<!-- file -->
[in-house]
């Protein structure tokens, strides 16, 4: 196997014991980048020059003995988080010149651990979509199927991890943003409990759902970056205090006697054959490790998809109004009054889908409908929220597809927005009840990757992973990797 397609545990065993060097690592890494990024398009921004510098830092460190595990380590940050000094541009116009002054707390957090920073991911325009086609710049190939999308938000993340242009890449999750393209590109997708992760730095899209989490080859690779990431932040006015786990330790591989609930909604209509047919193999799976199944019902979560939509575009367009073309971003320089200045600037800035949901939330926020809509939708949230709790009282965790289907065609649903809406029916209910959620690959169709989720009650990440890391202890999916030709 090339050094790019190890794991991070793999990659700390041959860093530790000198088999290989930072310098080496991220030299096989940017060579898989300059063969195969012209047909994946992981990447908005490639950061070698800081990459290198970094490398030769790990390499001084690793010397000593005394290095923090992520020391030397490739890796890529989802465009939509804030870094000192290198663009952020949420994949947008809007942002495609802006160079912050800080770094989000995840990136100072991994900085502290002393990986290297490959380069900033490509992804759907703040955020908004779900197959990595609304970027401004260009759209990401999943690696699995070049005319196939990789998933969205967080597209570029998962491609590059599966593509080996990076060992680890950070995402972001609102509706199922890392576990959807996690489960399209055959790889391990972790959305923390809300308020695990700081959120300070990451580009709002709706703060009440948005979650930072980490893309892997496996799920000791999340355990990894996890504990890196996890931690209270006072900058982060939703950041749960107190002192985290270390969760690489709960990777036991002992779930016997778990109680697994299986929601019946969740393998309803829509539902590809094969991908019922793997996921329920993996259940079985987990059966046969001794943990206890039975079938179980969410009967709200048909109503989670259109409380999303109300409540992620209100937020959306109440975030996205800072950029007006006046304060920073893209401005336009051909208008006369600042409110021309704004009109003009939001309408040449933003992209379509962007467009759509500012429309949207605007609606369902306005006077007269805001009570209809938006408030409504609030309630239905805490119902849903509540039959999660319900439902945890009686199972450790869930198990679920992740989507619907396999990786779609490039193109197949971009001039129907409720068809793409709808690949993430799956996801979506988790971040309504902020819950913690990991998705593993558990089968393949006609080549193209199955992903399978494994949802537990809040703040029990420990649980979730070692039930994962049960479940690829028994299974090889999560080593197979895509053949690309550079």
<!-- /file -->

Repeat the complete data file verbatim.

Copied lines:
[in-house]
């Protein structure tokens, strides 16, 4: 196997014991980048020059003995988080010149651990979509199927991890943003409990759902970056205090006697054959490790998809109004009054889908409908929220597809927005009840990757992973990797 397609545990065993060097690592890494990024398009921004510098830092460190595990380590940050000094541009116009002054707390957090920073991911325009086609710049190939999308938000993340242009890449999750393209590109997708992760730095899209989490080859690779990431932040006015786990330790591989609930909604209509047919193999799976199944019902979560939509575009367009073309971003320089200045600037800035949901939330926020809509939708949230709790009282965790289907065609649903809406029916209910959620690959169709989720009650990440890391202890999916030709 090339050094790019190890794991991070793999990659700390041959860093530790000198088999290989930072310098080496991220030299096989940017060579898989300059063969195969012209047909994946992981990447908005490639950061070698800081990459290198970094490398030769790990390499001084690793010397000593005394290095923090992520020391030397490739890796890529989802465009939509804030870094000192290198663009952020949420994949947008809007942002495609802006160079912050800080770094989000995840990136100072991994900085502290002393990986290297490959380069900033490509992804759907703040955020908004779900197959990595609304970027401004260009759209990401999943690696699995070049005319196939990789998933969205967080597209570029998962491609590059599966593509080996990076060992680890950070995402972001609102509706199922890392576990959807996690489960399209055959790889391990972790959305923390809300308020695990700081959120300070990451580009709002709706703060009440948005979650930072980490893309892997496996799920000791999340355990990894996890504990890196996890931690209270006072900058982060939703950041749960107190002192985290270390969760690489709960990777036991002992779930016997778990109680697994299986929601019946969740393998309803829509539902590809094969991908019922793997996921329920993996259940079985987990059966046969001794943990206890039975079938179980969410009967709200048909109503989670259109409380999303109300409540992620209100937020959306109440975030996205800072950029007006006046304060920073893209401005336009051909208008006369600042409110021309704004009109003009939001309408040449933003992209379509962007467009759509500012429309949207605007609606369902306005006077007269805001009570209809938006408030409504609030309630239905805490119902849903509540039959999660319900439902945890009686199972450790869930198990679920992740989507619907396999990786779609490039193109197949971009001039129907409720068809793409709808690949993430799956996801979506988790971040309504902020819950913690990991998705593993558990089968393949006609080549193209199955992903399978494994949802537990809040703040029990420990649980979730070692039930994962049960479940690829028994299974090889999560080593197979895509053949690309550079």